The Way We Walk: Writing Lesson From a Tight Skirt

The road was closed for infrastructure repairs. Although the sidewalk was open, a huge machine at one end of the road was sending clouds of dust and grit into the air.

To get away from the dust, I turned left into an alley. As I squeezed past the big truck blocking the alley, a large shiny SUV swung in at the other end.

The SUV paused halfway along the alley, clearly waiting for the truck to move out of the way. The truck driver’s door hung open and there was no sign of him. In any case the road was blocked, so there was no way the SUV would be able to get through.

The SUV horn blared Continue reading


In Search Of A Writer-Friendly Computer Chair

I often feel like Goldilocks when I sit down. I so rarely find a comfortable chair! The seat of this one is too deep and sinks too far back where the chair back meets the seat. That one’s too high and has no support for my back. And that other one’s too low and the headrest forces my head forward.

Where’s my ‘just right’ chair?

When I gave up my dance life and chose a sit-and-write life, I tried any number of chairs to use at my laptop. I’d get one thing right (for example, position of the keyboard) and everything else would be wrong (my feet didn’t touch the floor; I had to look down at the screen).

“Get a desk chair,” my husband said.

Nah! They were too expensive and so very ugly.

But I needed to find something I could sit on that would be at least not too uncomfortable for fairly long stretches of time.

Exercise balls? No. Kneeling stool? Nope. Australian saddle seat? My dentist swore by it. Maybe I would have too, if Continue reading

Left Hand, Right Brain! Ta-Da!

Finally I gave in. My neck pain was so bad that I booked an appointment with a massage therapist.

The therapist told me that my body was out of kilter. My right side was dominating all my movements. The left side was doing nothing.

I checked it out.

I couldn’t even open my locker at the gym (one of those simple three to the right, two to the left, one to the right dial locks) with my left hand. And once my left hand finally found the right numbers, my fingers didn’t have the strength to pull the locker door open. The lock popped out of my fingers and I’d have to start all over again.

As I was making myself work the lock with my left hand, I remembered right-left brain theory: that each side of the brain works with the opposite side of the body, i.e., right brain and left side of the body and vice versa.

So if I concentrated on using my left hand/side, would that act like a vitamin booster for my right brain?

The right side of the brain is the creative side (left is more linear and logical and analytical).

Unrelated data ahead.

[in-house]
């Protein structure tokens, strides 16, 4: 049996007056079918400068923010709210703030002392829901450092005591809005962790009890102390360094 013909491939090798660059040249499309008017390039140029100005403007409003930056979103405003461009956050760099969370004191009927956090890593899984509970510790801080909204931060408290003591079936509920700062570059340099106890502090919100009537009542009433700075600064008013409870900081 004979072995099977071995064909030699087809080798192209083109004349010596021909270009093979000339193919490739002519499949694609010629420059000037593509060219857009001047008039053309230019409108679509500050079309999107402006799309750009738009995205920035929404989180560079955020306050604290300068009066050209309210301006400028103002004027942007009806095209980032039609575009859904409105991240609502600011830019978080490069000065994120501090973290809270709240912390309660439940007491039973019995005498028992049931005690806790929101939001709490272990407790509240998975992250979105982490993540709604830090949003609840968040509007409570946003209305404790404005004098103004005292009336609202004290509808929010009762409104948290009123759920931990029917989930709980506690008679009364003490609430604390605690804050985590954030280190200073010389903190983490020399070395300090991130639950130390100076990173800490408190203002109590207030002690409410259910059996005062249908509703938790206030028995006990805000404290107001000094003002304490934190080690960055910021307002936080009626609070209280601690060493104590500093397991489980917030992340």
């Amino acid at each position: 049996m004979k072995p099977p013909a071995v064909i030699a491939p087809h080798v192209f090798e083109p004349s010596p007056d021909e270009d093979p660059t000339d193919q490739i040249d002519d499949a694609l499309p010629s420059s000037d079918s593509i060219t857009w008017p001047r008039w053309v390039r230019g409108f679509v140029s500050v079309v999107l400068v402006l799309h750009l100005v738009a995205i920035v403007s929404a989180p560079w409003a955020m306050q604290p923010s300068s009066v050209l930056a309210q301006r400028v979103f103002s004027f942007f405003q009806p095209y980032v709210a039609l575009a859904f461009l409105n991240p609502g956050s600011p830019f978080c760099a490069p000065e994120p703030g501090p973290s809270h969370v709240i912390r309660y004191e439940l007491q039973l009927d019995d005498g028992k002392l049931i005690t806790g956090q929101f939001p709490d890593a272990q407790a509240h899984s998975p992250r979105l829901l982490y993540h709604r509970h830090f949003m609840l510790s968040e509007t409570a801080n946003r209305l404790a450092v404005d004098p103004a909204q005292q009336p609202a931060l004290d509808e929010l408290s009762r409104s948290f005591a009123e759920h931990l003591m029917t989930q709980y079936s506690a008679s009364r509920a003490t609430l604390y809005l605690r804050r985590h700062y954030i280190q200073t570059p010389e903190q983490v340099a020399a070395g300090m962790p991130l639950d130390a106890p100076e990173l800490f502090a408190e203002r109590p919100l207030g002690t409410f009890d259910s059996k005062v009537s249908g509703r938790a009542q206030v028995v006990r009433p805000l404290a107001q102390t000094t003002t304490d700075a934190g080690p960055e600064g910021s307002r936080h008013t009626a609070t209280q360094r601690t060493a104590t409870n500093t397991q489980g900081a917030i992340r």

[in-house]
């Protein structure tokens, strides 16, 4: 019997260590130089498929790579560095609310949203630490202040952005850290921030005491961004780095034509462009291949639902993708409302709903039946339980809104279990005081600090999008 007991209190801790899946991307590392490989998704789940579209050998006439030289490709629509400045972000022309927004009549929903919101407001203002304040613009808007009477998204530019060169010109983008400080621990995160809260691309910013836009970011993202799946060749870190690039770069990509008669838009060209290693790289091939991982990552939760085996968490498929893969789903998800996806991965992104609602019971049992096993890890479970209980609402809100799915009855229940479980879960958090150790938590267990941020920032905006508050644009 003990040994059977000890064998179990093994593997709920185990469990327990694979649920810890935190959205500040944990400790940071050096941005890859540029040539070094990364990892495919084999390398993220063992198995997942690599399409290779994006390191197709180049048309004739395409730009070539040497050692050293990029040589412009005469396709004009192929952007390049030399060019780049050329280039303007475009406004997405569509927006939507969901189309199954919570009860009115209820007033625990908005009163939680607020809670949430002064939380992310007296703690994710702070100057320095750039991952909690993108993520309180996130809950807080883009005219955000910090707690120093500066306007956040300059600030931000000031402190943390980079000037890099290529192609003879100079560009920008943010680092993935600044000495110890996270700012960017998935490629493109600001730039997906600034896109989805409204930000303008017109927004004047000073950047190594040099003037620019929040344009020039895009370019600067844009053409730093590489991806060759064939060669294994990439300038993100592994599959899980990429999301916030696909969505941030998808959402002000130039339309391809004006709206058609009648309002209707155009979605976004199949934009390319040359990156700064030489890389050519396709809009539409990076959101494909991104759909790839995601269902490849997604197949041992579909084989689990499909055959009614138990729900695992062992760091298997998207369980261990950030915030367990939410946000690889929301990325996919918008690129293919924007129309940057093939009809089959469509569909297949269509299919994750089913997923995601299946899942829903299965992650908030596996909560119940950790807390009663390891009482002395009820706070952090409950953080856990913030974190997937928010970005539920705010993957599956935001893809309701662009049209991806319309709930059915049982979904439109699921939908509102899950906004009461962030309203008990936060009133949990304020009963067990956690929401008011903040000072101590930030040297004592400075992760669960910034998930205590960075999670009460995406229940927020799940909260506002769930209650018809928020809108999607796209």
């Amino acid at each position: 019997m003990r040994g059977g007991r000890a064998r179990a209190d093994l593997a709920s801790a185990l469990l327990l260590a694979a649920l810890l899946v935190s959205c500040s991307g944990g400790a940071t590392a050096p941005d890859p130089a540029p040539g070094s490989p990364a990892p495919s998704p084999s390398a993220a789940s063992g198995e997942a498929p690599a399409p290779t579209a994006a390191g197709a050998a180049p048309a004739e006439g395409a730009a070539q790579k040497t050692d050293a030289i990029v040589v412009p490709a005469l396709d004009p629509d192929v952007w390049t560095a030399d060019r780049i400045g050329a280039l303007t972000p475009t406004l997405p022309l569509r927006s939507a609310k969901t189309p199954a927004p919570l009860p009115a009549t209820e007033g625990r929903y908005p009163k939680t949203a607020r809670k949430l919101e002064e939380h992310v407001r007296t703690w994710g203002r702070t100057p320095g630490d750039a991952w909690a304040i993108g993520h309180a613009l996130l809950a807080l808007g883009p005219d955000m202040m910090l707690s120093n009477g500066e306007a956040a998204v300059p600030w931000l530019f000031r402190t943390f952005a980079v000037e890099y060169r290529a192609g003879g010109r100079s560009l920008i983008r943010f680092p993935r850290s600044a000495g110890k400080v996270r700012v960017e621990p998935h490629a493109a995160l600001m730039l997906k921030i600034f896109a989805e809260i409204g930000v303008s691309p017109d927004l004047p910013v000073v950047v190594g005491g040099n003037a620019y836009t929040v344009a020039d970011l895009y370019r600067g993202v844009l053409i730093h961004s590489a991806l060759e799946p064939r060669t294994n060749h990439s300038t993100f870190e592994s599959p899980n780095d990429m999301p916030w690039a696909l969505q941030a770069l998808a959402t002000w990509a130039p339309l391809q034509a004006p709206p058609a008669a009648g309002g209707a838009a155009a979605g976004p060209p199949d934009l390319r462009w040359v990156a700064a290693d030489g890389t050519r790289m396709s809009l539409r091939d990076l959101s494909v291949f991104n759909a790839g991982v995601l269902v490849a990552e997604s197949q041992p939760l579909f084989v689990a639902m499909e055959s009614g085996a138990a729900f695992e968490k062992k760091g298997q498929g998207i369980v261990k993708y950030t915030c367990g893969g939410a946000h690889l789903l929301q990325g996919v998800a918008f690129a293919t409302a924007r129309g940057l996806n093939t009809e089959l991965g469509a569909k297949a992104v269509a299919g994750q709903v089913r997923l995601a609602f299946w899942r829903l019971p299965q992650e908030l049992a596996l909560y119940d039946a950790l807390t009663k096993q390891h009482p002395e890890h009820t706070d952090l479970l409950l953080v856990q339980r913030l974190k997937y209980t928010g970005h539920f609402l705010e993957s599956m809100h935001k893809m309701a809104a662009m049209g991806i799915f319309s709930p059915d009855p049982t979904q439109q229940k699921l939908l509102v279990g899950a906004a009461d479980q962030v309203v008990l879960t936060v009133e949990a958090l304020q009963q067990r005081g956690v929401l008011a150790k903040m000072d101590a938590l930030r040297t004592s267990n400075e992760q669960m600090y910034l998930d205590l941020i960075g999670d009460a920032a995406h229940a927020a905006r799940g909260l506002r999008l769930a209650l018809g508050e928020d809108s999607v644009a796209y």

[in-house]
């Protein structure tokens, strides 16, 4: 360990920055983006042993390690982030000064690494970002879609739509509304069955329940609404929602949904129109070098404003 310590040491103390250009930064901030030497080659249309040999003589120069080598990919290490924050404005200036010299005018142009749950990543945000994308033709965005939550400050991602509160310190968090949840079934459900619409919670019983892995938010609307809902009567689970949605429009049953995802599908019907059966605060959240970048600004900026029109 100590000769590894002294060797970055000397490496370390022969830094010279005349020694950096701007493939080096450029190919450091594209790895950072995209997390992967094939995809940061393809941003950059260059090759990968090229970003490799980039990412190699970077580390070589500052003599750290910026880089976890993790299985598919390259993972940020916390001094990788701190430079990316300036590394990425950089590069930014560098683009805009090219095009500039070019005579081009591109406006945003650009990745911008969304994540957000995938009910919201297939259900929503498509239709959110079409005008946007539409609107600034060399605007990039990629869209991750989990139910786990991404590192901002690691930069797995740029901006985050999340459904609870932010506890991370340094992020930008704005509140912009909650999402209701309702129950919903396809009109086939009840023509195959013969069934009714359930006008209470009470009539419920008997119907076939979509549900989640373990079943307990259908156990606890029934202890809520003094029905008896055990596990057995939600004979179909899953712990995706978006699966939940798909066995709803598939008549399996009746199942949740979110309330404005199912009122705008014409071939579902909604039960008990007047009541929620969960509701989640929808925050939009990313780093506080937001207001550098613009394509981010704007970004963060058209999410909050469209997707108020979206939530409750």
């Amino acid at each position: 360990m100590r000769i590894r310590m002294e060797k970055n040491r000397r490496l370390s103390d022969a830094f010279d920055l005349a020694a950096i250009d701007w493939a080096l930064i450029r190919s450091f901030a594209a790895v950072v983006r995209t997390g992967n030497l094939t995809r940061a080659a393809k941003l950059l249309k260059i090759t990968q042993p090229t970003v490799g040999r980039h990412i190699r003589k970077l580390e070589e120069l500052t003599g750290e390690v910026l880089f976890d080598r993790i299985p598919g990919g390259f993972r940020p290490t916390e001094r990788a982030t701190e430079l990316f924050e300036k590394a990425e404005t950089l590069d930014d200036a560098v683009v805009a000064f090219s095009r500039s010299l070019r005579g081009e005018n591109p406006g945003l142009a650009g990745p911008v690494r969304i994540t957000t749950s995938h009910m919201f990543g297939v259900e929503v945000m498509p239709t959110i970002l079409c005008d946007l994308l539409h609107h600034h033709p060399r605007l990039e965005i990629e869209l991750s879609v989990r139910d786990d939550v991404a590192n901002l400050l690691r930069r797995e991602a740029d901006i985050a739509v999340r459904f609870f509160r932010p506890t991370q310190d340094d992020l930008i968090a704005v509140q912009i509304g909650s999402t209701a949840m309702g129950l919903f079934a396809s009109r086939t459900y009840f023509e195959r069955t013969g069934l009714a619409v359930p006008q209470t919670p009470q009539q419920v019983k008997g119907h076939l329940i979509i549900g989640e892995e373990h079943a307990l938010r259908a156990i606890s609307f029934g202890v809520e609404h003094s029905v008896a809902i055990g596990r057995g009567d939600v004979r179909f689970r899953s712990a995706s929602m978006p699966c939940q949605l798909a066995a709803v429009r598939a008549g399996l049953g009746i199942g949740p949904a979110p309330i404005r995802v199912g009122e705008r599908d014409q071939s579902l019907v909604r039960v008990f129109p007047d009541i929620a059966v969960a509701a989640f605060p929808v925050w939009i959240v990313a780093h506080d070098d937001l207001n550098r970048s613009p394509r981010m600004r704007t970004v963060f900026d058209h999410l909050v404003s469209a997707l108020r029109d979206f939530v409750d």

The right brain is the creative brain and is responsible for rhythm, spatial awareness, colour, imagination, daydreaming, holistic awareness and dimension. It controls the left side of your body. The Thinking Business

My right brain could do with a little pepping up, so now I’m using my left hand as much as possible – stirring the soup (OKish), opening doors, chopping and peeling veggies (awkward). combing my hair and brushing my teeth (improving), painting screen doors (bad idea)….

Just wait! You’ll see! Any moment now I’ll be swept up in an amazing creative splurge!

Need Some Relief for Neck and Shoulder Pain?

Once again I’m having problems with a sore neck and shoulder.

I know this is because I sit at a computer for long hours. I also know it’s because I haven’t worked out the correct ergonomic alignment for my body with my desk and chair. Neither is adjustable so I’m always adding and taking away blocks, books, cushions, Pilates cushions, and back supports. (And I carry around bags that are far too heavy!)

Waking up in real pain this morning, I chose a Feldenkrais lesson podcast* at random. I just wanted to focus on something other than the soreness.

“Covering the Eyes” a short lesson given by Stewart Hamblin of the Feldenkrais Guild UK, turned out to be a real gift.

The movements are minimal so you don’t need much space other than a spot where you can lie on the floor.

I don’t want to describe the lesson in detail as that might take away from the immediacy of the experience, but I will say that the first set of instruction for ‘covering the eyes’ turned out to be quite an – ahem – eye opener!

The directions for the eye movements were very specific and detailed, and the usual ho-hum ‘look right’ and ‘look left’ evolved into a completely new experience. These segued into other eye movements I hadn’t done before – the effect on my eye muscles and my neck muscles was quite extraordinary.

If you’re suffering from sore or tired eyes, or from any tension in the neck or jaw, or in fact any tension, do try the lesson. It takes about half an hour, but I’d suggest giving yourself time for a little contemplative break afterwards to take in and enjoy the full effect and sensation of release.

For those of you who do the lesson, I’m very curious to know how you found it. Could you let me know in the Comments Box below?

* Feldenkrais lesson podcasts are available free on iTunes: Feldenkrais Guild UK on alonetone

You might also like to take a look at 4 Causes of Neck and Shoulder Pain